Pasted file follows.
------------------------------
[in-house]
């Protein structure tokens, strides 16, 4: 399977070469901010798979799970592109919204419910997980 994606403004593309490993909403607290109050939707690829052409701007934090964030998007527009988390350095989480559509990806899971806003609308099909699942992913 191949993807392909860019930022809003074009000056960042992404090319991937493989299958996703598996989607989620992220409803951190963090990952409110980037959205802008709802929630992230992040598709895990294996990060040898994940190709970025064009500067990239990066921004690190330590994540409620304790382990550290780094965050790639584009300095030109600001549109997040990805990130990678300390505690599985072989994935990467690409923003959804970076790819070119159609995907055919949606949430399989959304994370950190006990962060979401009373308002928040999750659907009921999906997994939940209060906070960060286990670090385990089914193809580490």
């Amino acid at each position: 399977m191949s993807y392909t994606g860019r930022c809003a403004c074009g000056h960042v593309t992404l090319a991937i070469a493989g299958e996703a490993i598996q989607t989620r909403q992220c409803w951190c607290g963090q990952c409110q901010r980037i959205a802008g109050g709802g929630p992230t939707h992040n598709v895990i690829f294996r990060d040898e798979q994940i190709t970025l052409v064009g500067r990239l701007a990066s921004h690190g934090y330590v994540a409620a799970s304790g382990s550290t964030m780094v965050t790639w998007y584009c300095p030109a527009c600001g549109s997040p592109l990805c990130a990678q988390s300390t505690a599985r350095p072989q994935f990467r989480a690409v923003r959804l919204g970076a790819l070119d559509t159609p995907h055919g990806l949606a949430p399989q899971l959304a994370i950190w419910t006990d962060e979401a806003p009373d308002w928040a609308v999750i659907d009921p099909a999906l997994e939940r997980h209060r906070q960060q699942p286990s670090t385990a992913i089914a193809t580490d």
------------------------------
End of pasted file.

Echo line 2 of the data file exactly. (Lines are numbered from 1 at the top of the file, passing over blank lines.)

């Protein structure tokens, strides 16, 4: 399977070469901010798979799970592109919204419910997980 994606403004593309490993909403607290109050939707690829052409701007934090964030998007527009988390350095989480559509990806899971806003609308099909699942992913 191949993807392909860019930022809003074009000056960042992404090319991937493989299958996703598996989607989620992220409803951190963090990952409110980037959205802008709802929630992230992040598709895990294996990060040898994940190709970025064009500067990239990066921004690190330590994540409620304790382990550290780094965050790639584009300095030109600001549109997040990805990130990678300390505690599985072989994935990467690409923003959804970076790819070119159609995907055919949606949430399989959304994370950190006990962060979401009373308002928040999750659907009921999906997994939940209060906070960060286990670090385990089914193809580490």